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A map showing Gansdown (or Gangsdown) Hill, the likely scene of the crime.

A map showing Gansdown (or Gangsdown) Hill, the likely scene of the crime.

Image licended CC-BY (NLS).

The Unsolved Murder of Richard Green

8 December 2023

The murder of Richard Green in 1869 is famous, both for being unsolved and for the pathos with which his murdered body was carried home by his loyal four-legged companion.

On the morning of 12 December 1869, the body of Richard Green was discovered in the back of his cart outside the Crooked Billet pub at Stoke Row. His head was covered with blood and a later coroners' report confirmed that he had been the victim of a violent murder.

He had been struck about the head by a blunt instrument at least seven times. His jaw was also broken, as were a number of his fingers, indicating that Green fought back against his attacker.

The Crooked Billet pub, Stoke Row

The Crooked Billet at Stoke Row. Credit: Photo © Stuart Logan (cc-by-sa/2.0)

'Midnight Green' and his well-trained horse

Green was a travelling firewood salesman by trade, and had been last seen alive at the Old Bell pub at Shillingford at 8pm the previous evening. From here, Green had set off in his cart towards his home at Stoke Row.

The prospect of travelling nearly 10 miles home in the dark in mid-December cannot have been a pleasant one, but Green was apparently accustomed to travelled at night, so much so that he had acquired the nickname 'Midnight Green'!

Green was accustomed to sleep at the bottom of his cart, leaving his horse to take its chance.

Oxford Times, Saturday 18 December 1869

He was aided in this by his horse, who Green had apparently trained to find its own way home while he dozed in the back of the cart! This seems to have been the case on the night of his murder, as witnesses reported seeing his cart travelling along Benson Street (presumably the A4074) at around 10pm without anyone at the reins. As this was not an uncommon sight, the witnesses assume that Green was sleeping in the back of his cart as usual.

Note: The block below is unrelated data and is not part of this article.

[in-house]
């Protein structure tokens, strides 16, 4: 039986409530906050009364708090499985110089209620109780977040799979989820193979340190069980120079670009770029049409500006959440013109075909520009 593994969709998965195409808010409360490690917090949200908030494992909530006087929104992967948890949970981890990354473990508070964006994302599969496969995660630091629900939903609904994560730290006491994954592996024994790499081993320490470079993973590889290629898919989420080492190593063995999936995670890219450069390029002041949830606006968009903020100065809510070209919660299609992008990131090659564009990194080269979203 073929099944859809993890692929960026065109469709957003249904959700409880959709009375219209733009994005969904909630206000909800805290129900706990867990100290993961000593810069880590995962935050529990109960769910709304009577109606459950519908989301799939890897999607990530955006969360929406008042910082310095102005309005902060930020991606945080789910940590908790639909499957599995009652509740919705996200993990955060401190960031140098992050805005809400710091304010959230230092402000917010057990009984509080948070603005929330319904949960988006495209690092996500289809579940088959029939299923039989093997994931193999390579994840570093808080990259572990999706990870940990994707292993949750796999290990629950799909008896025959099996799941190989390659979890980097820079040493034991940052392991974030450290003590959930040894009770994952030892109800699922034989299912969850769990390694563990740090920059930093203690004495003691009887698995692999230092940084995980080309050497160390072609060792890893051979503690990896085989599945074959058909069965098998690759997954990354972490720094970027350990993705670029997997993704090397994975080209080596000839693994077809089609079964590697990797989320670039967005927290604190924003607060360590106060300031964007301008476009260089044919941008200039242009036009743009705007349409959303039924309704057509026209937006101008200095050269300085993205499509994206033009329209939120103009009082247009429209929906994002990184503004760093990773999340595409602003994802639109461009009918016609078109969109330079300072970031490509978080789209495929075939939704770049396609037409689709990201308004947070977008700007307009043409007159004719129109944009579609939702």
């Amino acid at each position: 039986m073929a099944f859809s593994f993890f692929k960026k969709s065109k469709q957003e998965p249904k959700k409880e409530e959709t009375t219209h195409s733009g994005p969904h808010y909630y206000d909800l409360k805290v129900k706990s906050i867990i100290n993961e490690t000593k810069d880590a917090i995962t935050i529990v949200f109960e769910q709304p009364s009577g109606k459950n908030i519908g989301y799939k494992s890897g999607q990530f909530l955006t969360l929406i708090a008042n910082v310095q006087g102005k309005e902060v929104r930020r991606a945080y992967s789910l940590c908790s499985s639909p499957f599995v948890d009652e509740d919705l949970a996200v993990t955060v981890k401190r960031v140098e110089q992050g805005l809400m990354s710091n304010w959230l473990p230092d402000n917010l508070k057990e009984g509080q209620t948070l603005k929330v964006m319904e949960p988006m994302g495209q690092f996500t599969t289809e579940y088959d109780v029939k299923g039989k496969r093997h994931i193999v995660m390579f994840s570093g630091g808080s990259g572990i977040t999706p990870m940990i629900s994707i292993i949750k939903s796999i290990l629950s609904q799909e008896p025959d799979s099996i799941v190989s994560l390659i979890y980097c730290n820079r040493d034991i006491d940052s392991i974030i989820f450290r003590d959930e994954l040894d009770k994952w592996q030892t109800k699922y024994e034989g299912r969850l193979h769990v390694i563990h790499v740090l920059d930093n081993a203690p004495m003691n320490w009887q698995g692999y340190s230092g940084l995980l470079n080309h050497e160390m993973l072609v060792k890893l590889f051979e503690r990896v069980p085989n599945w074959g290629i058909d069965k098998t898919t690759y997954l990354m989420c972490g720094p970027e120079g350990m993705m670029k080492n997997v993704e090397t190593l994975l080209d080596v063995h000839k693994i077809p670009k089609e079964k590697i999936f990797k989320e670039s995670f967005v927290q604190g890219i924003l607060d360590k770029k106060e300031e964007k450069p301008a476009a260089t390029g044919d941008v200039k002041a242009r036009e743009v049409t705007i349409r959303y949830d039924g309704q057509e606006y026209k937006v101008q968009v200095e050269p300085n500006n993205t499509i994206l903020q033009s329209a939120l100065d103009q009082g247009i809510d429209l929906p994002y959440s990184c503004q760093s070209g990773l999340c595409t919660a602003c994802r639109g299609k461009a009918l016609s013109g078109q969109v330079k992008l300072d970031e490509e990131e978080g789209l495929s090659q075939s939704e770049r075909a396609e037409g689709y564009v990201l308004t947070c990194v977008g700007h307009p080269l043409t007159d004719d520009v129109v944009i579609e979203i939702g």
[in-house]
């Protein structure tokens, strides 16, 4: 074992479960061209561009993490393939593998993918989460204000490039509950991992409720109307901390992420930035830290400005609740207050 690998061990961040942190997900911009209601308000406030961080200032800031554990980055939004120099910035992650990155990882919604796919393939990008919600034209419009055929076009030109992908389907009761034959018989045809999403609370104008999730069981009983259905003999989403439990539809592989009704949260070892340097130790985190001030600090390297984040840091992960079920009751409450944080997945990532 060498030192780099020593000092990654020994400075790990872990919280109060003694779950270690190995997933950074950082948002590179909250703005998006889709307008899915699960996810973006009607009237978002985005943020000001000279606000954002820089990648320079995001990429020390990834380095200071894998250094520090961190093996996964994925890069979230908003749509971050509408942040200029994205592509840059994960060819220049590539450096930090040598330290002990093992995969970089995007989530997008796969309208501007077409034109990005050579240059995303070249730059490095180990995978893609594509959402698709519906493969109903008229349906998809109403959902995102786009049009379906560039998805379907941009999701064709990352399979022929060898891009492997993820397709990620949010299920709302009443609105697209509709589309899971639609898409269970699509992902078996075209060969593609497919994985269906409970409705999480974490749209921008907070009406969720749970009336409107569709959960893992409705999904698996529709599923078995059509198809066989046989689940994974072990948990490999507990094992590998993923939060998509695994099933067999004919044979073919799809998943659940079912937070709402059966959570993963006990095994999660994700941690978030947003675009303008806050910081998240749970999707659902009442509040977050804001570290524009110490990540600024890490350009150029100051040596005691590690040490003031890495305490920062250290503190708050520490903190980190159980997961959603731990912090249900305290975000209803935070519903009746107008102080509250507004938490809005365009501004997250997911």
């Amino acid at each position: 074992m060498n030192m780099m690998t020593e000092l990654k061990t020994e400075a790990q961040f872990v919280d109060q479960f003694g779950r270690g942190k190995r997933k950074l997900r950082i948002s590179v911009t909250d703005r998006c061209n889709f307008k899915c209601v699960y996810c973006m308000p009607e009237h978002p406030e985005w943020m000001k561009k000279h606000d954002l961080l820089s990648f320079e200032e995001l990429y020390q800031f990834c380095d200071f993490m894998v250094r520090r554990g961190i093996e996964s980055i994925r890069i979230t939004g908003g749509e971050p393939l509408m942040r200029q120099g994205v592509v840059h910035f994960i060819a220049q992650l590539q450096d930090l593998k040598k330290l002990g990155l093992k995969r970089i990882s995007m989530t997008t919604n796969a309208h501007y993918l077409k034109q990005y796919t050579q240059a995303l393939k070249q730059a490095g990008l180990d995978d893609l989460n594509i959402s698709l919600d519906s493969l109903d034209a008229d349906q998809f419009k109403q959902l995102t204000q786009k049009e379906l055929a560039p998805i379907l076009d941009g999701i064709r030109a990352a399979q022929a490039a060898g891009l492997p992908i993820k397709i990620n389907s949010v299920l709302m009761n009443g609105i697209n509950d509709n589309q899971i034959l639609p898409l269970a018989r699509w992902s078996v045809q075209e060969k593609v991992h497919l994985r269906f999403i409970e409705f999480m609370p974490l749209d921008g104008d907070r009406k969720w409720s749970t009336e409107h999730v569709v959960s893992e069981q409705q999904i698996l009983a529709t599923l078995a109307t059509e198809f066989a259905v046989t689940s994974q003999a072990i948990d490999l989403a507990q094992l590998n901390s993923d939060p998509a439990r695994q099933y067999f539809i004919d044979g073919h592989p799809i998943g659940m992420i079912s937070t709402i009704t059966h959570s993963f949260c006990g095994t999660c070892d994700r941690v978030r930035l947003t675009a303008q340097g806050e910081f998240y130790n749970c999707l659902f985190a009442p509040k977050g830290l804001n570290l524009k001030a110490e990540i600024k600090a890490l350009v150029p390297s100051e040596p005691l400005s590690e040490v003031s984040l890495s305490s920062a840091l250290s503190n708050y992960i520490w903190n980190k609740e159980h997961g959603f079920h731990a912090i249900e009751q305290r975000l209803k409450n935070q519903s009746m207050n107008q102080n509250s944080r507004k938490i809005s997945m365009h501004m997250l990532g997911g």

However, on this particular night, this may not have been the case.

The murder location is uncovered

The exact location of the crime is somewhat mysterious. The Oxford Times initially described the location of Green's murder as 'a lone spot between Shillingford and Benson', due to a quantity of blood found on the road here. Green's stick was also discovered, broken into a number of pieces. However, it was later discovered that the blood on the road had come from a knacker's cart, and that the more likely location of the crime was Gansdown Hill near Nuffield, where Green's hat had been found.

Whichever location is the correct one, it is clear that after Green's death, his obedient horse had transported his master at least 4 miles home. The horse was found still attached to the cart, its head leaning over the fence into the field at Stoke Row where he usually grazed!

The crime is investigated

The inquest into Richard Green's murder also took place at the Crooked Billet pub, and a verdict was given of 'murder by person or persons unknown'. The Oxford Times mentions that both Green's son and nephew had been taken into custody for removing title deeds and money from Green's house, but it doesn't seem to have been suggested that they could have been involved in his murder.

The motive for the murder does not appear to have been robbery, as both Green's wallet and watch were found on his body.

While the Oxford Times of 18 December 1869 mentions that the police had been 'vigilantly inquiring into the matter' and believed they had obtained some clues, I haven't been able to find any further mentions of the crime in the press. I can only assume that Richard Green's murderer went unpunished.


  1. Oxford Times, Saturday 18 December 1869
  2. Oxford Journal, Saturday 18 December 1869